Clarify Your Institution's Financial    Picture

Andrew Laws, Laura Humberger, Robert Spencer

In Brief

5-Minute Read

The immediate impacts of COVID-19 have resulted in prompt and thoughtful actions by institutional leaders; many actions have required substantial resource shifts to promote community safety, learning outcomes, risk reduction and financial stability.

The first financial impacts that received attention were the declines in operating revenues (auxiliaries, summer programs, athletics, etc.) and, as relevant, the associated refunding of student payments. Just as pressing, however, have been the meltdown of endowment values, and the risks associated with capital calls, tripped debt covenants and short-term bond refinancing. Challenges, including the potential for significantly reduced appropriations and continuing enrollment uncertainty, make the case for enterprise wide stabilization and longer-term transformation considerations.

Huron has outlined a framework for higher education’s evolution through this pandemic and economic uncertainty. The framework focuses on stabilization but emphasizes the need to explore opportunities for fundamental transformation.

Here are examples of financial actions that leaders should consider as they navigate.

Looking back on Immediate Actions to Address Financial Risks

As leaders responded to urgent needs early in the pandemic’s disruption, there were multiple immediate actions required and the list is still worth reviewing. Most leaders turned to scenario models to forecast the near-term net revenue and cash flow picture to effectively size the impact of strategic and operational changes. Variables in these models have typically included the institution’s own COVID-19 responses, as well as anticipated student and third-party responses. Institutional leadership should also have conducted a careful review of debt covenants to ensure compliance with ratio maintenance and notice requirements, seeking advance waivers from creditors if ratios cannot be met or if material adverse change disclosures are needed. Additionally, these are areas in which action should likely have been taken:

  • Accounts payable payment frequency, extending payment time frames if appropriate.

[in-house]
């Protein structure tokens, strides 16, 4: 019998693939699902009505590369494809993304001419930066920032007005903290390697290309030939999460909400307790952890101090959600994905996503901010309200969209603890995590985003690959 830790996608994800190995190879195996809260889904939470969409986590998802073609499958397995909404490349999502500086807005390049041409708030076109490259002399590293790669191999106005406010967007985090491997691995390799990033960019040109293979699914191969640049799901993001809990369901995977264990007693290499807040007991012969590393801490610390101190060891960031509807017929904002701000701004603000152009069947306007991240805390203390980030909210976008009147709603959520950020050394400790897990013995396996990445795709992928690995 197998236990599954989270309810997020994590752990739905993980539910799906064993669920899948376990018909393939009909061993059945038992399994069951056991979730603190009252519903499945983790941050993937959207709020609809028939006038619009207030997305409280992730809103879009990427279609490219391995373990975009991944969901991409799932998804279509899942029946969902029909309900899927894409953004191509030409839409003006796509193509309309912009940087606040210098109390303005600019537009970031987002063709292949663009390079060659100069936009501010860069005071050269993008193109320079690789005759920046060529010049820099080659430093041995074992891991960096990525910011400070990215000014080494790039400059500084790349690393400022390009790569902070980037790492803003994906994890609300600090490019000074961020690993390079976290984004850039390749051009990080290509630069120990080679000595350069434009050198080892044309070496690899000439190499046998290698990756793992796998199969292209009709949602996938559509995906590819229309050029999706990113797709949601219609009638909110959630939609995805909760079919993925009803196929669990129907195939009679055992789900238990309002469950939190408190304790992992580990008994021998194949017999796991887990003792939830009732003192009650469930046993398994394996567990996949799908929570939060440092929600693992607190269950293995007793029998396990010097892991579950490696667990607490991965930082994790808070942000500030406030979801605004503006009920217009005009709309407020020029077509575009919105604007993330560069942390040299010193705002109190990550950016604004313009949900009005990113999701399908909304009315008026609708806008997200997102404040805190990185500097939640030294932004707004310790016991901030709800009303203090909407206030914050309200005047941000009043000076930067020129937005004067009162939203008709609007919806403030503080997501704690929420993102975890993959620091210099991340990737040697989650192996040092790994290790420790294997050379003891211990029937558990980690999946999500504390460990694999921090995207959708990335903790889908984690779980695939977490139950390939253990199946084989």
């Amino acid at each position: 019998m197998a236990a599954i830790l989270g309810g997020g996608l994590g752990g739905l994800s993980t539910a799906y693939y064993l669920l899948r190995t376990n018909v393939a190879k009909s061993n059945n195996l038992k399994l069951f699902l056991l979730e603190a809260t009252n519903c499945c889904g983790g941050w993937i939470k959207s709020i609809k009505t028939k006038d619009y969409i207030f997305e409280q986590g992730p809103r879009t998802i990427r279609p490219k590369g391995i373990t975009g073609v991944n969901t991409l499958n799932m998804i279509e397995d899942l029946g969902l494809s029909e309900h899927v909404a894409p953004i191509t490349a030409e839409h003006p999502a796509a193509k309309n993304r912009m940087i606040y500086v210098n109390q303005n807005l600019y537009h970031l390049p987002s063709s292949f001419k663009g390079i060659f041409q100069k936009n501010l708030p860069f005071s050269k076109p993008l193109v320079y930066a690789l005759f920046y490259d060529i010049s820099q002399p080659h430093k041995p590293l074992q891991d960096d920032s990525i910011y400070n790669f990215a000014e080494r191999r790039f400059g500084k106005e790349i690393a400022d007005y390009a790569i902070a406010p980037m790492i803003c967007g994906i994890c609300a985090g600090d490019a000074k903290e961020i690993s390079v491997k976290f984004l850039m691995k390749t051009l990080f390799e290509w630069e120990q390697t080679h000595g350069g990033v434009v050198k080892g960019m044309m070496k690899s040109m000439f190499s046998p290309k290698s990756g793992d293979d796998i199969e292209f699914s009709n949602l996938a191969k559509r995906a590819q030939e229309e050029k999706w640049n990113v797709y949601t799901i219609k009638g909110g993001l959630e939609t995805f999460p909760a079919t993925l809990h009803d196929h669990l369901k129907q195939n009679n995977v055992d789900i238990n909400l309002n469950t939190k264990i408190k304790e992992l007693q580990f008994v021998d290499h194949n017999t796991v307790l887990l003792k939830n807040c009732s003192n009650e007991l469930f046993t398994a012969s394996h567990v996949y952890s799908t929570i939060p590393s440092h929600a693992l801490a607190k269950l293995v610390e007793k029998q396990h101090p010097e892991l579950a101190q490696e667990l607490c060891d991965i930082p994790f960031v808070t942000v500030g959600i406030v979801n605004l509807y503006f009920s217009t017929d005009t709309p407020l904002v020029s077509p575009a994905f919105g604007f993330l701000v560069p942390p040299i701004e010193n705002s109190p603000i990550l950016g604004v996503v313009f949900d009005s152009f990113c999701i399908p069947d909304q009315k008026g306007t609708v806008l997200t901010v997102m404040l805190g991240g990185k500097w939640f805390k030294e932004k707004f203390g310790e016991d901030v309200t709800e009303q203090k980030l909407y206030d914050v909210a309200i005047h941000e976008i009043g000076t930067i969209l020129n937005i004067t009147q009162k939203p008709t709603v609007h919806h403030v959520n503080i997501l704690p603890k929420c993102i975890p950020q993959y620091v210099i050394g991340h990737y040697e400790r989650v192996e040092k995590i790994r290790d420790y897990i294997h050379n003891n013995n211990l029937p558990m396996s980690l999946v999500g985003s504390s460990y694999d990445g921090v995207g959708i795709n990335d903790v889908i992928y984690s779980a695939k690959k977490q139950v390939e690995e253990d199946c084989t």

• Accounts and pledges receivable for potential write-downs.
  • Current balances of cash and investments, including liquidity measures.
  • Investment vehicles for potential private equity capital calls.
  • Derivative financial instrument requirements, understanding circumstances that would trigger collateral posting.
  • Business interruption insurance coverage levels and exclusions.

Institutions have also been collaborating with their contractual partners to quantify potential liabilities arising from guaranteed minimum revenues in public-private partnerships and to assess commitments required pursuant to union contracts, outsourcing contracts and other contractual arrangements. Considering all these variables, leaders should also be prepared to respond as needed to accreditors, ratings agencies and state authorities regarding their financial plans.

Implement Changes to Weather the Storm

A focus during the stabilization phase is to create an understandable cash and investment report that leaders can use to gauge institutional liquidity and to make time-sensitive decisions. Developing more extensive cash flow monitoring and updating projections with current known data will help provide a clearer picture of the institution’s financial standing. Institutions may need to explore available borrowing options to optimize operating liquidity. Other critical stabilizing steps include:

  • Prioritizing spending that provides a return on investment.
  • Redirecting funding to support transformations in academic delivery models.
  • Exploring fiscal policies such as hiring freezes, procurement limitations and purchasing card restrictions.
  • Evaluating capital and major maintenance projects planned for summer, prioritizing those affecting health and safety.
  • Assessing planned equipment purchases to identify those that may be cancelled or deferred.
  • Evaluating waiver, discounting and endowment spending policies for potential changes.

Another critical function for financial leaders during this period will be to manage campus expectations with respect to upcoming fiscal years’ budgets while course-correcting the planning processes already underway.

Reimagine the Future

As leaders consider their opportunities for longer-term transformation, it will be necessary to rethink the institution’s approach to resource planning, allocation and management. Institutions need comprehensive budget planning models that deeply engage stakeholders with the right set of data and incentives. Such budgeting models allow for an intentional focus on adjustments to the institution’s academic and research portfolio to ensure a sustainable program mix and appropriate matching of resources with institutional priorities.

Models should include multiyear financial plans, accurate reporting tools, transformative scenarios and contingencies so that leaders can be prepared for any future service disruptions and, most importantly, stay ahead of the macroeconomic changes sweeping across higher education.

Access other educational resources on our COVID-19 resource page. For more information, contact us.

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